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Lover Betrayed (The Gift Legacy Companion Book 1) Kindle Edition
An Amazon Book with Buzz: "The Four Winds" by Kristin Hannah
"A timely novel highlighting the worth and delicate nature of Nature itself." -Delia Owens Learn more
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About the Author
Her books include endorsements from Ethel Wilson fictionprize winner, Jennifer Manuel, and Globe and Mail bestselling author,Elinor Florence, among others. The series has been described as fantasylight and is a good introduction to the genre for the uninitiated.
Jo-Anne neglects the gardens and housework to write full time from her home onDenman Island, off of Canada's west coast. She writes best when she'swithin sight and sound of water, even if it's just a fountain, and hopes never to stop reading, writing or imagining the impossible. --This text refers to an out of print or unavailable edition of this title.
- ASIN : B07MCVY2ZG
- Publisher : WindStorm Press (February 5, 2019)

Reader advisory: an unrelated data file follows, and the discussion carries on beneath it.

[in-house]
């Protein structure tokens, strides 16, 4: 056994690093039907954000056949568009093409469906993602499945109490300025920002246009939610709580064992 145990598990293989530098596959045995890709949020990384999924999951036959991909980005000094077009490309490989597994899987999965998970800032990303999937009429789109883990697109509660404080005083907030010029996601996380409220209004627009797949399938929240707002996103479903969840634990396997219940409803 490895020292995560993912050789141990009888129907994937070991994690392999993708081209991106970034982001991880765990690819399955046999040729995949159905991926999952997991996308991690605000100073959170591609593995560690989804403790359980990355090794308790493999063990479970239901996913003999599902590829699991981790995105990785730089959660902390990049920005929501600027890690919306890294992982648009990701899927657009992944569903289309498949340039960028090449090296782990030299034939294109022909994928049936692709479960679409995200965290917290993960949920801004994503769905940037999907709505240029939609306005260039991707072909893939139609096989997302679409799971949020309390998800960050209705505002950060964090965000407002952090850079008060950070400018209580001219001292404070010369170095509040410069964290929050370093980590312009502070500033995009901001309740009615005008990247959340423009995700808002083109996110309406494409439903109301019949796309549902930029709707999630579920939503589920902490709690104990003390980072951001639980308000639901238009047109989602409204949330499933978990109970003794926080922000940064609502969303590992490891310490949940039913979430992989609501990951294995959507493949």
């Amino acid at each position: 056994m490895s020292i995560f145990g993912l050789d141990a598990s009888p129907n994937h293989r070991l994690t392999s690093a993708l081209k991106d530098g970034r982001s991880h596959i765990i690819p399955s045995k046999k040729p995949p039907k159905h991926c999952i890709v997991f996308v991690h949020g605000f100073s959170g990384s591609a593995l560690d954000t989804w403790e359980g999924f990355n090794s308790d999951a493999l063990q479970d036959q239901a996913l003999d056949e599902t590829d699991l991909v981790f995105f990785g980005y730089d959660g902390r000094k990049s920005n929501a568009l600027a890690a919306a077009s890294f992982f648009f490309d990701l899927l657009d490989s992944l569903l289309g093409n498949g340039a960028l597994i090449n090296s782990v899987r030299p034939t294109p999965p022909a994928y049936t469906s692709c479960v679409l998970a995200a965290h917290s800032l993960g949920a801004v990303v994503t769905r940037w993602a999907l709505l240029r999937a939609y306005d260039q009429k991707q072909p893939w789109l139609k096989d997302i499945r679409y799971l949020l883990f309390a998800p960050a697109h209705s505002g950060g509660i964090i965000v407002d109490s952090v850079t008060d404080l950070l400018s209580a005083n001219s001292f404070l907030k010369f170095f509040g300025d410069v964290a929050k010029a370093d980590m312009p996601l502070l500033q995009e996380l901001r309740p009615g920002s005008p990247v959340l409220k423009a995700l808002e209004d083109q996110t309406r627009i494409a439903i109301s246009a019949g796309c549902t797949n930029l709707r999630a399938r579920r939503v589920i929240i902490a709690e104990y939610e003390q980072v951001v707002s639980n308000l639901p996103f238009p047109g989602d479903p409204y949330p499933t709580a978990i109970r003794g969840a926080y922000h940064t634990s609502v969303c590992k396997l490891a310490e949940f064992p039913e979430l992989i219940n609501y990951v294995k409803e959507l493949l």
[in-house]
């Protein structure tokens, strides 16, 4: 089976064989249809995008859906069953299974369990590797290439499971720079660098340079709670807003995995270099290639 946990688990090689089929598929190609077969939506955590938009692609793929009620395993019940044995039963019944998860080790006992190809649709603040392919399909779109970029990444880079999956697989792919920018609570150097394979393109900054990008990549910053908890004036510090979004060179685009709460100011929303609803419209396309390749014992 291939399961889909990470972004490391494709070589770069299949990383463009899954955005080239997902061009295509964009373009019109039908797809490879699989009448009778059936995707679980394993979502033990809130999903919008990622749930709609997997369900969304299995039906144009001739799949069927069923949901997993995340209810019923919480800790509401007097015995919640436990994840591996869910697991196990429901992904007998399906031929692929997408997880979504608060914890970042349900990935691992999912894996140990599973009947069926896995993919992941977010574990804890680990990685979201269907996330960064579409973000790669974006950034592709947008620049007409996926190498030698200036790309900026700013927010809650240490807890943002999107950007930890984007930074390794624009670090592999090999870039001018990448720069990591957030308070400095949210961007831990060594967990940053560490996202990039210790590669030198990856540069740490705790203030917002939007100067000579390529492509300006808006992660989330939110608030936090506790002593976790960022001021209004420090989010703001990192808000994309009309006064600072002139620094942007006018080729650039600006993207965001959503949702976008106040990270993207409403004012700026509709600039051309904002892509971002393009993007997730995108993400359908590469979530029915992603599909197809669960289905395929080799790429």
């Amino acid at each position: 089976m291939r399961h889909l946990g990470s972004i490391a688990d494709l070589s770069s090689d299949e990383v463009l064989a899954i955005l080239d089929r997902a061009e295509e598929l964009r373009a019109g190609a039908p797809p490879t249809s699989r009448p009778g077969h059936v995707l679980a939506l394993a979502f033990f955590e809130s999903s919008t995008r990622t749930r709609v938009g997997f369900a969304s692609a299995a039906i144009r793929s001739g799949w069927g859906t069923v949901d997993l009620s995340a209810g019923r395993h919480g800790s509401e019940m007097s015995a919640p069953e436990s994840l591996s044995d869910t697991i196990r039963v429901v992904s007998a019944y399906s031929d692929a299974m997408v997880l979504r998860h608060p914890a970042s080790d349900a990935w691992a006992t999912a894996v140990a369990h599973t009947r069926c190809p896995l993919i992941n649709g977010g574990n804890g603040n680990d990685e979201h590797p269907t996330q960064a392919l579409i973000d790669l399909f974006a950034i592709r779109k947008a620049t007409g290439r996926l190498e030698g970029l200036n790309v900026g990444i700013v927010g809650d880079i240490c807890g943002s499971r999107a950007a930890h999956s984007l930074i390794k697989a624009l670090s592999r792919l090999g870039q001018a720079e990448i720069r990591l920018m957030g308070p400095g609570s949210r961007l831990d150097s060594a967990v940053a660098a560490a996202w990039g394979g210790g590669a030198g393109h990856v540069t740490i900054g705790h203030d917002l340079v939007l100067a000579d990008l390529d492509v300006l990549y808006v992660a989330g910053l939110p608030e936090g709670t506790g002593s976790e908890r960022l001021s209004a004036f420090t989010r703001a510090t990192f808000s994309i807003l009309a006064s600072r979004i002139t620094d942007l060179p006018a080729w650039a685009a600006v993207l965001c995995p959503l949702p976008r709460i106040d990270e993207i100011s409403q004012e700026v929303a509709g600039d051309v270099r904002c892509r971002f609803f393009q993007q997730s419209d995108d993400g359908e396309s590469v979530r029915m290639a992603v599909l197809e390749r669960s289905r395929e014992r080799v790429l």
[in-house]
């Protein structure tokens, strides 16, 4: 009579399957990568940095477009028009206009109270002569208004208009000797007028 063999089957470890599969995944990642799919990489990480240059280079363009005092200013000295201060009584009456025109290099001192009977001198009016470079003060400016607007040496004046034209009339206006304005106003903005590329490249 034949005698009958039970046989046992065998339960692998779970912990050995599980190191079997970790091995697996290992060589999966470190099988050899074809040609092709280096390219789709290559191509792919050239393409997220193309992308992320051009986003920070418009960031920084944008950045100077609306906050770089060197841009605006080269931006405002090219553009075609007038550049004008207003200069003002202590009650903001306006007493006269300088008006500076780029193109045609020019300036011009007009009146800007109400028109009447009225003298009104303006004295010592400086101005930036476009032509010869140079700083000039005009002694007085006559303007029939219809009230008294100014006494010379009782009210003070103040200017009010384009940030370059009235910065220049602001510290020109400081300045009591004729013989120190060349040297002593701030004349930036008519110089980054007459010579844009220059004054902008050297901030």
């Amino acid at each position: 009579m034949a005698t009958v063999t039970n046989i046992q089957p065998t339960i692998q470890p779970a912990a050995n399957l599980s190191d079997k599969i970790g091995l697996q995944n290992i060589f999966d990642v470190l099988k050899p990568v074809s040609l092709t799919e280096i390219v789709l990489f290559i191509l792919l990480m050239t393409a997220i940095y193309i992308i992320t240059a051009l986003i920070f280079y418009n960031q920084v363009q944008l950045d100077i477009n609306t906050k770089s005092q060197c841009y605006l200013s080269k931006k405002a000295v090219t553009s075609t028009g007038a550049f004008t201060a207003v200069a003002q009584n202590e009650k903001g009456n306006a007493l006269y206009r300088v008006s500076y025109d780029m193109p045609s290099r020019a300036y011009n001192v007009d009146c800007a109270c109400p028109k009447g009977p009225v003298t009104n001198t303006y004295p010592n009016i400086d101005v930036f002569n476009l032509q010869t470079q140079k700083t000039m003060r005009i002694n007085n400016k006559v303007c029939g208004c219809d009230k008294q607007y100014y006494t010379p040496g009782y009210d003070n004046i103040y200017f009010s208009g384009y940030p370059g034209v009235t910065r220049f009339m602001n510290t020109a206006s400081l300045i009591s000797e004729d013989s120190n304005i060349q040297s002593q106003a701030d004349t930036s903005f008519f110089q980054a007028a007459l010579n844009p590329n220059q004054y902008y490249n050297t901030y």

- Publication date : February 5, 2019
- Language : English
- File size : 937 KB
- Simultaneous device usage : Unlimited
- Text-to-Speech : Enabled
- Enhanced typesetting : Enabled
- X-Ray : Not Enabled
- Word Wise : Enabled
- Print length : 326 pages
- Lending : Enabled
- Best Sellers Rank: #2,555,194 in Kindle Store (See Top 100 in Kindle Store)
- Customer Reviews:
Top reviews from the United States
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This is the same story as Secret Sky, the first book the the Gift Legacy series, only told from Jackson’s view point. There is a lot of new information about what happened before the first story starts and of course reading it from another point of view creates a totally unique book.
The characters are extremely well defined and made personable by their flaws and strengths. It is an emotional drama as the characters go through various feelings as they cope with the situations they are put through. The thriller’s storyline is strong and filled with interesting twists and turns along with delightful and dangerous surprises. I found this a creative book as the author looks at what is happening from a totally different view point. It was a treat to see another side of a great story.
I received a free copy of this book via Booksprout and am voluntarily leaving a review.